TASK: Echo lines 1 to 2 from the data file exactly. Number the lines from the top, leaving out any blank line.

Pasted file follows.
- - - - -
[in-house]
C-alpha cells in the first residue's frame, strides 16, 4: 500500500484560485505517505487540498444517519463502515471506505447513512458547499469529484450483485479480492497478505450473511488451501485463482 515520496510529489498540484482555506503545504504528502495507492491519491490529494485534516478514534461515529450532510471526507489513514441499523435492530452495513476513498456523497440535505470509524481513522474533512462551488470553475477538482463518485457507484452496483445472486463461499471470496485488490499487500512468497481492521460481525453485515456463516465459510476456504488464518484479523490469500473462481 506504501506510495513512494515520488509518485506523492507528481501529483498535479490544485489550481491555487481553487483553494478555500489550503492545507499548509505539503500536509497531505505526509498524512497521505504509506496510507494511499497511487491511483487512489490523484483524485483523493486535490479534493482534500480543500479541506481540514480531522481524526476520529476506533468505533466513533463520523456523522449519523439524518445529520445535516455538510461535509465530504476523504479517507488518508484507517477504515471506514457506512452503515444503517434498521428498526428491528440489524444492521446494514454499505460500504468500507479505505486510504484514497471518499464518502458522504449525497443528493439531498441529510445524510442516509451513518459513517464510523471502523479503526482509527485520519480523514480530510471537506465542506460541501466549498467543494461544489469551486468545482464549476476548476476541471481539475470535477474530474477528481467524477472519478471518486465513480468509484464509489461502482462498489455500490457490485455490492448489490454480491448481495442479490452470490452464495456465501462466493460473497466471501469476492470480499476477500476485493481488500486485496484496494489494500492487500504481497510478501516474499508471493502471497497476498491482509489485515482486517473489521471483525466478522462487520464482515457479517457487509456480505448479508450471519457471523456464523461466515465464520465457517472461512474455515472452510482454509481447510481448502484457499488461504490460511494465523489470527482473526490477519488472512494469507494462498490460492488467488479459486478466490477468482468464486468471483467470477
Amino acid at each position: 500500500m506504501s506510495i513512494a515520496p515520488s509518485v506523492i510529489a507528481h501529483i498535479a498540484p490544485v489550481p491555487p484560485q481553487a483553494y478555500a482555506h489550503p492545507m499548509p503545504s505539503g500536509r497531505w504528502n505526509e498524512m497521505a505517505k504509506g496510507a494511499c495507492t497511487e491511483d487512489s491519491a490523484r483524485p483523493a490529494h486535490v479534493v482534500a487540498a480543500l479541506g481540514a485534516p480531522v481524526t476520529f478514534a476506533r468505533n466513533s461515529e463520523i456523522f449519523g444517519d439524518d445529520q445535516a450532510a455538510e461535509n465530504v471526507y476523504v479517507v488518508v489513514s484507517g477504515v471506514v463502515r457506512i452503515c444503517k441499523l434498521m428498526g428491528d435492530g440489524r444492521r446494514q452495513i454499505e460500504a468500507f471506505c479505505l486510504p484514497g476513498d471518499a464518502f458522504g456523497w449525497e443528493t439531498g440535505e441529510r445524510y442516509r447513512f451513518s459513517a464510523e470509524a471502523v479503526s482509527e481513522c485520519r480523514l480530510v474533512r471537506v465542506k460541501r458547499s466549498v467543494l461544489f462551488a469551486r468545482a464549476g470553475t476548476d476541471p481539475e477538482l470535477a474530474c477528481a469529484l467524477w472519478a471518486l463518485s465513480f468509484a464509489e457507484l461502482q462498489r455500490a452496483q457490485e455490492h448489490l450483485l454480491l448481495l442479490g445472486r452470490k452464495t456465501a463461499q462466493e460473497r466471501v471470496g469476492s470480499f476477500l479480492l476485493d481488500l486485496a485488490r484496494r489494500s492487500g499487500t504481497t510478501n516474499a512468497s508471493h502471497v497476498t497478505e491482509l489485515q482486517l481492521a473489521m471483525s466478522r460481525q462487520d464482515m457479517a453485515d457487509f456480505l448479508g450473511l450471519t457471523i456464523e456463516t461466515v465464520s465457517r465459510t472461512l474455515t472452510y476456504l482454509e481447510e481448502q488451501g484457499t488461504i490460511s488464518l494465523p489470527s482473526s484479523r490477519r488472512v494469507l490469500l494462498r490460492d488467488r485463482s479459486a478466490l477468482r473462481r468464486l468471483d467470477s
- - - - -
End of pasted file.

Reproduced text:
[in-house]
C-alpha cells in the first residue's frame, strides 16, 4: 500500500484560485505517505487540498444517519463502515471506505447513512458547499469529484450483485479480492497478505450473511488451501485463482 515520496510529489498540484482555506503545504504528502495507492491519491490529494485534516478514534461515529450532510471526507489513514441499523435492530452495513476513498456523497440535505470509524481513522474533512462551488470553475477538482463518485457507484452496483445472486463461499471470496485488490499487500512468497481492521460481525453485515456463516465459510476456504488464518484479523490469500473462481 506504501506510495513512494515520488509518485506523492507528481501529483498535479490544485489550481491555487481553487483553494478555500489550503492545507499548509505539503500536509497531505505526509498524512497521505504509506496510507494511499497511487491511483487512489490523484483524485483523493486535490479534493482534500480543500479541506481540514480531522481524526476520529476506533468505533466513533463520523456523522449519523439524518445529520445535516455538510461535509465530504476523504479517507488518508484507517477504515471506514457506512452503515444503517434498521428498526428491528440489524444492521446494514454499505460500504468500507479505505486510504484514497471518499464518502458522504449525497443528493439531498441529510445524510442516509451513518459513517464510523471502523479503526482509527485520519480523514480530510471537506465542506460541501466549498467543494461544489469551486468545482464549476476548476476541471481539475470535477474530474477528481467524477472519478471518486465513480468509484464509489461502482462498489455500490457490485455490492448489490454480491448481495442479490452470490452464495456465501462466493460473497466471501469476492470480499476477500476485493481488500486485496484496494489494500492487500504481497510478501516474499508471493502471497497476498491482509489485515482486517473489521471483525466478522462487520464482515457479517457487509456480505448479508450471519457471523456464523461466515465464520465457517472461512474455515472452510482454509481447510481448502484457499488461504490460511494465523489470527482473526490477519488472512494469507494462498490460492488467488479459486478466490477468482468464486468471483467470477